Stocks pare losses

US equities began to recover Tuesday afternoon after posting sharp declines earlier in the day.
The Dow (^DJI) slid 0.5%, or 127.04 points, as of 2:31 p.m. ET. The S&P 500 (^GSPC) fell 0.56%, or 14.67 points. The Nasdaq (^IXIC) slipped 0.42%, or 32.62 points. 
Earlier in the day, stocks slid after disappointing financial results from major manufacturers including Caterpillar and 3M, with the Dow shedding as many as 548.62 points.
Typically, a company’s stock will fall when financial results disappoint. But what’s been notable about the current earnings season is that better-than-expected news isn’t cutting it either.
“Firms that ‘beat’ earnings expectations have underperformed the S&P 500 by ~40bp on announcement (>2.5std below avg), despite an above-average beat level (~3.4%),” UBS’s Keith Parker observed in a note to clients on Tuesday. This could be in part due to disappointing guidance, as many companies that beat on the top or bottom lines in third quarter have slashed future forecasts.
European and Asian stocks struggled Tuesday as geopolitical tensions weighed on overseas markets. The Stoxx 600 in Europe fell 1.44% to 354.56, after falling to its lowest level since December 2016 in early morning trading. The FTSE 100 declined 0.99% to 6972.81 points. Concerns on Brexit negotiations and friction between the European Union and Italy over the country’s budget deficit have weighed on sentiments. In Greater China, the Shanghai composite slid 2.26%, while the Shenzhen composite fell 1.92%. Japan’s Nikkei 225 closed down 2.67%.
This is a continuation of volatility seen throughout October. As of market close yesterday, the S&P 500 was down 6.26% from its October 3 intraday high of 2939.86 points.
“The recent falls in US equity markets have brought huge waves of conspiracy theories about the reasons for the declines. The scapegoats are not earnings nor forward-looking indicators but simply that financial conditions have tightened,” Jefferies analyst Sean Darby wrote in a note. “The culprit for the sell-off? Financial conditions have tightened.”
Darby cited the combination of a strong dollar and rising US bond yields as headwinds to share prices.

STOCKS: Manufacturing stocks Caterpillar, 3M disappoint

Caterpillar (CAT) posted disappointing full-year guidance even as the company delivered revenue and profits that topped analysts’ expectations. Revenue gained 18% to $13.5 billion, versus average expectations of $13.3 billion from Wall Street. Earnings came in at $2.86 per share, a penny better than expected. However, Caterpillar noted that manufacturing costs were higher due to increased material and freight costs, and material costs rose along with increases in steel prices and tariffs. Caterpillar, a major player in global industrialization is largely viewed as an economic bellwether, and investors look to the company for signals of fallout from the trade war. Shares of Caterpillar slid 6.89% to $119.84 per share as of 2:29 p.m. ET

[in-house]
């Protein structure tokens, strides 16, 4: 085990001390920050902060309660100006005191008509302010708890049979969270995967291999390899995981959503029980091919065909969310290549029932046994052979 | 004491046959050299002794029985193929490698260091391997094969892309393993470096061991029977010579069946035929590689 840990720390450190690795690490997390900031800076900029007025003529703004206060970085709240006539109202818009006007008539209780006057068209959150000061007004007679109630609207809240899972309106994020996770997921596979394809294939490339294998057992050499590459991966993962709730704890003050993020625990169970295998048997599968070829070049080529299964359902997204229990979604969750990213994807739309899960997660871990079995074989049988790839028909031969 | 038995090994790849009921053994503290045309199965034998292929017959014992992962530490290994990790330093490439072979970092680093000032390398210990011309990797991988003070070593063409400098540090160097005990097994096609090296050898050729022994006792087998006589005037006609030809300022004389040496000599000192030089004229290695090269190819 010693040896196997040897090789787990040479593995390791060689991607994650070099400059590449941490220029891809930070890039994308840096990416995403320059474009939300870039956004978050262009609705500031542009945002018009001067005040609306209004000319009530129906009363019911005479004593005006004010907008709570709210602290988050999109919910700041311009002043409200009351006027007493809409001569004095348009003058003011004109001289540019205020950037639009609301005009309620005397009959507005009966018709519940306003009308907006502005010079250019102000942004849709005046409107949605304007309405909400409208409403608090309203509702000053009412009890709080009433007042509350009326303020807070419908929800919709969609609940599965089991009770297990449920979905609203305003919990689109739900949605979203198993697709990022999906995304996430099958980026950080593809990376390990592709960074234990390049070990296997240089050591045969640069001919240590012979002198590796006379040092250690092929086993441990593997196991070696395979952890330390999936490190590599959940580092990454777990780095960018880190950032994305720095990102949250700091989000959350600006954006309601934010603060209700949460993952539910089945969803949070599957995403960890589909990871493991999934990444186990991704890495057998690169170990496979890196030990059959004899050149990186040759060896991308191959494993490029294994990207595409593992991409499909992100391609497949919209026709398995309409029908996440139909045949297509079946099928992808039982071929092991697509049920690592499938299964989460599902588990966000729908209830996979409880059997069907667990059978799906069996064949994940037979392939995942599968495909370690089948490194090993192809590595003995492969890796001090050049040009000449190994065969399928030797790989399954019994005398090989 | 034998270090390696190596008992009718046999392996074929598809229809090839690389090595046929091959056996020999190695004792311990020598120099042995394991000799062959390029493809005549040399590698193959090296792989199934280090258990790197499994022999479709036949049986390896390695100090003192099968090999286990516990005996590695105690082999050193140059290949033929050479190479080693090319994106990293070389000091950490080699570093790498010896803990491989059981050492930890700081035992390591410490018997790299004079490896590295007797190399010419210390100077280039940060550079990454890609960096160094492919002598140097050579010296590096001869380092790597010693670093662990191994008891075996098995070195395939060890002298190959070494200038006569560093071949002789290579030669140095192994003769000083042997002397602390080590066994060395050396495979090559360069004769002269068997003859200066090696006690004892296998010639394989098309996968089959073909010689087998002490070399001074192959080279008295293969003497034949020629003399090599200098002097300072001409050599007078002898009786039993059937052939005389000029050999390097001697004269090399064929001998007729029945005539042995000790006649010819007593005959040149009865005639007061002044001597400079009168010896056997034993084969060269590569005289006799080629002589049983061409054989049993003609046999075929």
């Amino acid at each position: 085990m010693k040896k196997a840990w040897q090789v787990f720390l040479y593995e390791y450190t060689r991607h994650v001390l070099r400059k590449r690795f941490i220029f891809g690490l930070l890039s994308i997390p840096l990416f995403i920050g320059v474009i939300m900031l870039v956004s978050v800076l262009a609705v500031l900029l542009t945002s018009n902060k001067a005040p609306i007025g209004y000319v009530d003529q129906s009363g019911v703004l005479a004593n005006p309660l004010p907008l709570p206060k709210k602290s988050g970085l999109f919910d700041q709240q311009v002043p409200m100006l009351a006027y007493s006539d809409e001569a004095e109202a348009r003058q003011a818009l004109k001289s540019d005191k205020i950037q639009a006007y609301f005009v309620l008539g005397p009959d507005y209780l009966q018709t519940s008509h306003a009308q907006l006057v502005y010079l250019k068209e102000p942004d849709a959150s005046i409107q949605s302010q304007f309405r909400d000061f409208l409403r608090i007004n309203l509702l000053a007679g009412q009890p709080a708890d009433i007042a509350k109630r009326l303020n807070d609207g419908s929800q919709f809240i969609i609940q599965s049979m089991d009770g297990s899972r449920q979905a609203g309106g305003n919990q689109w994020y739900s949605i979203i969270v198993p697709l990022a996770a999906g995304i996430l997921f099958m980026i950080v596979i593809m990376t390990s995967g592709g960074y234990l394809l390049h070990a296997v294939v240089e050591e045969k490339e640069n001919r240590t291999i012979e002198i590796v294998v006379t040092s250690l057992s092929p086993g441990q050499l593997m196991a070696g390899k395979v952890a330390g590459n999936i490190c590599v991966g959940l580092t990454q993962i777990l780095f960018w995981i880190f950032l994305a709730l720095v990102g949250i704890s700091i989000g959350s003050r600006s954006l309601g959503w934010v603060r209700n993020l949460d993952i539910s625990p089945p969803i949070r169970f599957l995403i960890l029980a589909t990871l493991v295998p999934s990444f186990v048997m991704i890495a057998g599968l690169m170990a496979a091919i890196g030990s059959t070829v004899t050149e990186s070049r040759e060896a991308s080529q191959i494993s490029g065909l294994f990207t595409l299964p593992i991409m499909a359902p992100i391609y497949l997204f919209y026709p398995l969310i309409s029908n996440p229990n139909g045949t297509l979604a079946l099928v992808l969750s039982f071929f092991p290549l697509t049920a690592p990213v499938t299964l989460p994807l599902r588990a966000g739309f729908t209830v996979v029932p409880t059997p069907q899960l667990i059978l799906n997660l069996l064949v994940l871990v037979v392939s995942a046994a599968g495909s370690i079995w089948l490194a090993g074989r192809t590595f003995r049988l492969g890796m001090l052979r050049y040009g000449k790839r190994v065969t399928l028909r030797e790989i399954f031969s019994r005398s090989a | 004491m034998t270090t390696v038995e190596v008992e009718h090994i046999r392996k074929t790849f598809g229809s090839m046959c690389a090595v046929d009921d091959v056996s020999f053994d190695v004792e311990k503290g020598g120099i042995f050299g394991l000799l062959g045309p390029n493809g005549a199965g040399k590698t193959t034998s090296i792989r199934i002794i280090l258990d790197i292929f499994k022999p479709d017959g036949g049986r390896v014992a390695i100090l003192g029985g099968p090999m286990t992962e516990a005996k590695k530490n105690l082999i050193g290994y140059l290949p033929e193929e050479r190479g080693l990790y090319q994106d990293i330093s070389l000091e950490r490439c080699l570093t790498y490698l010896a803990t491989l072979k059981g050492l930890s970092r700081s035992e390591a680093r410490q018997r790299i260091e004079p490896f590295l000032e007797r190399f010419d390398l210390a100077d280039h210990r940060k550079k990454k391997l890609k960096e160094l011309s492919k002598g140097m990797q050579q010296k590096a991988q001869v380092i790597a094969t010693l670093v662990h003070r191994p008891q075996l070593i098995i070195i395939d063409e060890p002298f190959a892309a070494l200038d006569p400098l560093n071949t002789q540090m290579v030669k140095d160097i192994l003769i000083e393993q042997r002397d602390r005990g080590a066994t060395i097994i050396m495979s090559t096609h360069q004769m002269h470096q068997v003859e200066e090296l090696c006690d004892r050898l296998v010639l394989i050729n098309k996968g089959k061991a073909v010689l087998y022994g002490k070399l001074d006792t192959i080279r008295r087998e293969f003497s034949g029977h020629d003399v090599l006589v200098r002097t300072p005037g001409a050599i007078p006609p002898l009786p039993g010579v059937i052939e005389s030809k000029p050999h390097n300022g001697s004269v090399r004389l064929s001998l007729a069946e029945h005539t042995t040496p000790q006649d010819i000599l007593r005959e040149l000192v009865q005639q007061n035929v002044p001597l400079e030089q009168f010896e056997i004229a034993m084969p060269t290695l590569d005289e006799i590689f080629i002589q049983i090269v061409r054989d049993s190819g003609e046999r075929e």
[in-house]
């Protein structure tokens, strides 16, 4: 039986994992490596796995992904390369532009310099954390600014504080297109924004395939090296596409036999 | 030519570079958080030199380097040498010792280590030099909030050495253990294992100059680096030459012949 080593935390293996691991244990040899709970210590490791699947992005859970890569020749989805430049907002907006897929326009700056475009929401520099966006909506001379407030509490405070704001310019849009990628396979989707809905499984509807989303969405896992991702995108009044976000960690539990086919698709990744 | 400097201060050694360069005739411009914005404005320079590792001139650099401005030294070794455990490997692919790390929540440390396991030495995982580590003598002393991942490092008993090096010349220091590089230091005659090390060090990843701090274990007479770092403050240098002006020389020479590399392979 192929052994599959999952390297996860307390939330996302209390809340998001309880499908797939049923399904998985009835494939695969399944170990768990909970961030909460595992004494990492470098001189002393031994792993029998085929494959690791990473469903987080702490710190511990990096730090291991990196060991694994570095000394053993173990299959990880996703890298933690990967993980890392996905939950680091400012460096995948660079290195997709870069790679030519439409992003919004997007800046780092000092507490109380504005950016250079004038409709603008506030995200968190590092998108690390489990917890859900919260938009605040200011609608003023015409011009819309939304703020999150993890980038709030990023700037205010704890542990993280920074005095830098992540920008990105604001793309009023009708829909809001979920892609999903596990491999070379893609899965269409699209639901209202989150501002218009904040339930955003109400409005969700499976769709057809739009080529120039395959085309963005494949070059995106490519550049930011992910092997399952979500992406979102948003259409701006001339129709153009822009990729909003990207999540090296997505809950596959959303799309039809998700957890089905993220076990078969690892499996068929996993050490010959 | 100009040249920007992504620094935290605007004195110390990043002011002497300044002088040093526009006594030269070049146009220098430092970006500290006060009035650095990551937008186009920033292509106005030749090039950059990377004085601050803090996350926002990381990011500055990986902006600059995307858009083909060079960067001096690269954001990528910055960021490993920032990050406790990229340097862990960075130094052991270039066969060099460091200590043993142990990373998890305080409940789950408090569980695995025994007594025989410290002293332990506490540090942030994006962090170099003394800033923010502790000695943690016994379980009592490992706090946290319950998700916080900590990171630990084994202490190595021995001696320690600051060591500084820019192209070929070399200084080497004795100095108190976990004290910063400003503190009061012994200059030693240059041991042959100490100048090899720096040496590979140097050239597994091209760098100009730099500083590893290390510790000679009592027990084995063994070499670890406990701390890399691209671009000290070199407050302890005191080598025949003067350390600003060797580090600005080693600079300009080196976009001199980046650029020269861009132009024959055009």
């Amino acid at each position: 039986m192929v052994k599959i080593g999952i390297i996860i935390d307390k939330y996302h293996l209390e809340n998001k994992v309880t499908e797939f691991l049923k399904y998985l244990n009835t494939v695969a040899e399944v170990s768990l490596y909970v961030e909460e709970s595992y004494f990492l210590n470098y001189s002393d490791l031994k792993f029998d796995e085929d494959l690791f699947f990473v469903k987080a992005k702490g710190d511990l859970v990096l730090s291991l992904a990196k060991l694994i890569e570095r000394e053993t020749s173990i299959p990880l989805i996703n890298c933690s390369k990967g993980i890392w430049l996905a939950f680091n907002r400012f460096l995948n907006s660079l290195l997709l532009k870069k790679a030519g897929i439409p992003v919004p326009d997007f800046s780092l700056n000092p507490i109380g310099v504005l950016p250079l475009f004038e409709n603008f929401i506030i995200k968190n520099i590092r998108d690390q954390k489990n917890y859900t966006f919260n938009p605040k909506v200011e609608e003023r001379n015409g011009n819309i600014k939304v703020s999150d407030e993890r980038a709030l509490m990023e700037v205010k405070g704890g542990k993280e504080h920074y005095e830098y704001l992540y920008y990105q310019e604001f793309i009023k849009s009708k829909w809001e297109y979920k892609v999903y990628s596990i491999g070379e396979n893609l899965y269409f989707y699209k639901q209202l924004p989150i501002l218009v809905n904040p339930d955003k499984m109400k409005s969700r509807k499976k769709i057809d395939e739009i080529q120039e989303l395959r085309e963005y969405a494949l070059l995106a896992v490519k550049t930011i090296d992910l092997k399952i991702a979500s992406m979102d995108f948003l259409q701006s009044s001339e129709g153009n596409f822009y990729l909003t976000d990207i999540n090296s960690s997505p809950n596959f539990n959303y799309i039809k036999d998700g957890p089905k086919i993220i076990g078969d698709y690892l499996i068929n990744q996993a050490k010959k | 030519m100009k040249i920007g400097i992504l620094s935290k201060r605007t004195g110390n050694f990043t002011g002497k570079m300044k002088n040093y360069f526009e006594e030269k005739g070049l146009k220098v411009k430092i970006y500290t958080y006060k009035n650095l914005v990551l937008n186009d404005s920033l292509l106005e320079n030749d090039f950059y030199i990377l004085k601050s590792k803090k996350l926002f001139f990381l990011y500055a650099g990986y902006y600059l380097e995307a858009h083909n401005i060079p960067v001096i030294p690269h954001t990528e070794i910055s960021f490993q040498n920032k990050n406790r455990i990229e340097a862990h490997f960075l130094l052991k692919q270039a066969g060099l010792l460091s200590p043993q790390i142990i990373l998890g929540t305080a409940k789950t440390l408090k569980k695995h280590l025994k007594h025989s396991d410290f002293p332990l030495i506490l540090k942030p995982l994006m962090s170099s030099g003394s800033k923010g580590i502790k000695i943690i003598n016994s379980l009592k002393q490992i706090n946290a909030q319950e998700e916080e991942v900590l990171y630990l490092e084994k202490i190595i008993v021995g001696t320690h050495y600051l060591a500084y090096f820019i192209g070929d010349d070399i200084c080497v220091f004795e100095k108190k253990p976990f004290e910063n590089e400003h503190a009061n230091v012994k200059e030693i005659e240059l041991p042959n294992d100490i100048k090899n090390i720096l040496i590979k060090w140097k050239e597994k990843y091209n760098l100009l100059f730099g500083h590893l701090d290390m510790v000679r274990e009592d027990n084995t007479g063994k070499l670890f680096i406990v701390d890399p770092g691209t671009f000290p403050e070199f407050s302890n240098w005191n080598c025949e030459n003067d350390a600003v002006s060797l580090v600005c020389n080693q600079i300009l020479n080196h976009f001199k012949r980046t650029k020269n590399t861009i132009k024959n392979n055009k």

3M (MMM) downwardly revised its forecast for annual profits, sending shares of the mixed manufacturer tumbling in early trading. The company trimmed its outlook for the third time this year, providing guidance for adjusted earnings of $9.90 to $10 per share in 2018, down from a forecast of $10.20 to $10.45 per share previously. Sales in the consumer division fell 3.4%, while health care sales declined 2.8%. The company delivered GAAP earnings of $2.58 per share on revenue of $8.15 billion, versus average analyst expectations of earnings of $2.71 per share on revenue of $8.4 billion. The stock fell 3.95% to $193.40 per share as of 2:29 p.m. ET.
McDonald’s (MCD) beat Wall Street expectations on both the top and bottom lines, but missed in domestic same-store sales. The company delivered earnings of $2.10 per share, 11 cents better than average analyst expectations. Domestic same-store sales missed slightly at 2.4% versus expectations of 2.5%, while international same-store sales grew 4.2% above consensus of 3.7%. Shares of McDonalds rallied 6.19% to $176.93 per share as of 2:30 p.m. ET.
United Technologies (UTX) reported quarterly profits that beat average analyst expectations and raised its full-year 2018 profit forecast, citing strong demand for jet engines and airplane parts. The company delivered third-quarter sales of $16.5 billion, up 10% from the prior year. United Technologies bumped up its forecast for adjusted profit to $7.20 to $7.30 per share in 2018, versus previous guidance of $7.10 to $7.25, the company said in a statement. Shares rose 2.8% to $129.92 per share as of 2:31 p.m. ET. 
Verizon (VZ), the parent company to Yahoo Finance, delivered quarterly profit and revenue above expectations. Third-quarter net income rose to $5.06 billion, or $1.19 per share, from $3.74 billion, or 89 cents per share, in the year-ago quarter. Total revenue increased 2.8% to $32.61 billion. The stock rose 3.64% to $56.98 per share as of 2:31 p.m. ET.

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